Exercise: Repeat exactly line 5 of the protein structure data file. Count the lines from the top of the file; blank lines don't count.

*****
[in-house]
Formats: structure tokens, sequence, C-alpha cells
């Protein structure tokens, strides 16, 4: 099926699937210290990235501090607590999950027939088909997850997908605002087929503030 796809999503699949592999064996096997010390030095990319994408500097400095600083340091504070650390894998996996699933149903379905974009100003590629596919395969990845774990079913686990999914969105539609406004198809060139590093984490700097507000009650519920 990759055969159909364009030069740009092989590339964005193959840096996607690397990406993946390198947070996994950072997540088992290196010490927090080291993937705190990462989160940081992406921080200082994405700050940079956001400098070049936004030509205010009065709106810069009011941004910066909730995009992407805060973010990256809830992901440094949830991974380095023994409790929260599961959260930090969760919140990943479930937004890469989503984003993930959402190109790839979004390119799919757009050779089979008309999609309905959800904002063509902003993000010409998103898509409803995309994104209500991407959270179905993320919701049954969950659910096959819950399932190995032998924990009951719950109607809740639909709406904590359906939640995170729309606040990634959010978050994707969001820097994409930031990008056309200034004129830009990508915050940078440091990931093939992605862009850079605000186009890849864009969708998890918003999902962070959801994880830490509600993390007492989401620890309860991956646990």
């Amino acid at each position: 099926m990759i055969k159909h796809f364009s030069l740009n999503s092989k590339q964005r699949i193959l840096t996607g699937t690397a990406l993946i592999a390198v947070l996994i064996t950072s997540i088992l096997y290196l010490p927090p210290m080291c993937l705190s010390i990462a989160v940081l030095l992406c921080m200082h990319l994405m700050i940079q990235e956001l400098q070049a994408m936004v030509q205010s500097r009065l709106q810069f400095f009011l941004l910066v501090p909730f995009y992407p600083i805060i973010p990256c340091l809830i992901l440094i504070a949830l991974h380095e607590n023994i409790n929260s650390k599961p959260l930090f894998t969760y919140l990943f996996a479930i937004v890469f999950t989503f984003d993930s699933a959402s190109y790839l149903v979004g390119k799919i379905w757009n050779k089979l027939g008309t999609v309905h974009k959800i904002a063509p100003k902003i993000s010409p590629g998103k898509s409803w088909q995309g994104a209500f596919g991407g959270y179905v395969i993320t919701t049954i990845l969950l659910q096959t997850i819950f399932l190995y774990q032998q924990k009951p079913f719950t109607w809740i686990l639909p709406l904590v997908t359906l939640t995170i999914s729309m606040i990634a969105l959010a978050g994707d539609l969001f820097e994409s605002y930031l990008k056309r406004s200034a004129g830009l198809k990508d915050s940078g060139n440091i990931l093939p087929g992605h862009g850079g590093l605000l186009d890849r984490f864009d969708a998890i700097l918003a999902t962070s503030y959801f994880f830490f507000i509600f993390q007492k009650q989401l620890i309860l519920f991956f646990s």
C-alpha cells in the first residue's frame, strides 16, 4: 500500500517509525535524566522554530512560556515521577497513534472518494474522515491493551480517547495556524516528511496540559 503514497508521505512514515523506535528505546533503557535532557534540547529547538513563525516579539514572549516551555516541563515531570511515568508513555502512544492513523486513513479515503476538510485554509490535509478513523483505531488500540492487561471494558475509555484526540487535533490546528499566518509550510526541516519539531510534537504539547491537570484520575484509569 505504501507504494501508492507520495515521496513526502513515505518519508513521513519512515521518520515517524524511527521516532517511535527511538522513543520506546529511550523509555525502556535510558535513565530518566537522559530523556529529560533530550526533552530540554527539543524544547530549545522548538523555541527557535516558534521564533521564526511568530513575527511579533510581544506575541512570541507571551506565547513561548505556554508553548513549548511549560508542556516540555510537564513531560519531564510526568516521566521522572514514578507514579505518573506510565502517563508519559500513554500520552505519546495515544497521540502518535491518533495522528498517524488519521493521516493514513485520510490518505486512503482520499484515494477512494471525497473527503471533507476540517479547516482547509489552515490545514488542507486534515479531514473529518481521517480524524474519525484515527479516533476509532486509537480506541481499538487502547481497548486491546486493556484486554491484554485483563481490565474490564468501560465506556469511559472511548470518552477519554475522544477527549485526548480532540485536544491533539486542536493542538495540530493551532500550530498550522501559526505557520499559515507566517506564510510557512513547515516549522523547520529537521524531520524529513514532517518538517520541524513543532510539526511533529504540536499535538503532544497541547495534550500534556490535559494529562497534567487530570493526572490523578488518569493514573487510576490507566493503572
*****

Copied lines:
C-alpha cells in the first residue's frame, strides 16, 4: 500500500517509525535524566522554530512560556515521577497513534472518494474522515491493551480517547495556524516528511496540559 503514497508521505512514515523506535528505546533503557535532557534540547529547538513563525516579539514572549516551555516541563515531570511515568508513555502512544492513523486513513479515503476538510485554509490535509478513523483505531488500540492487561471494558475509555484526540487535533490546528499566518509550510526541516519539531510534537504539547491537570484520575484509569 505504501507504494501508492507520495515521496513526502513515505518519508513521513519512515521518520515517524524511527521516532517511535527511538522513543520506546529511550523509555525502556535510558535513565530518566537522559530523556529529560533530550526533552530540554527539543524544547530549545522548538523555541527557535516558534521564533521564526511568530513575527511579533510581544506575541512570541507571551506565547513561548505556554508553548513549548511549560508542556516540555510537564513531560519531564510526568516521566521522572514514578507514579505518573506510565502517563508519559500513554500520552505519546495515544497521540502518535491518533495522528498517524488519521493521516493514513485520510490518505486512503482520499484515494477512494471525497473527503471533507476540517479547516482547509489552515490545514488542507486534515479531514473529518481521517480524524474519525484515527479516533476509532486509537480506541481499538487502547481497548486491546486493556484486554491484554485483563481490565474490564468501560465506556469511559472511548470518552477519554475522544477527549485526548480532540485536544491533539486542536493542538495540530493551532500550530498550522501559526505557520499559515507566517506564510510557512513547515516549522523547520529537521524531520524529513514532517518538517520541524513543532510539526511533529504540536499535538503532544497541547495534550500534556490535559494529562497534567487530570493526572490523578488518569493514573487510576490507566493503572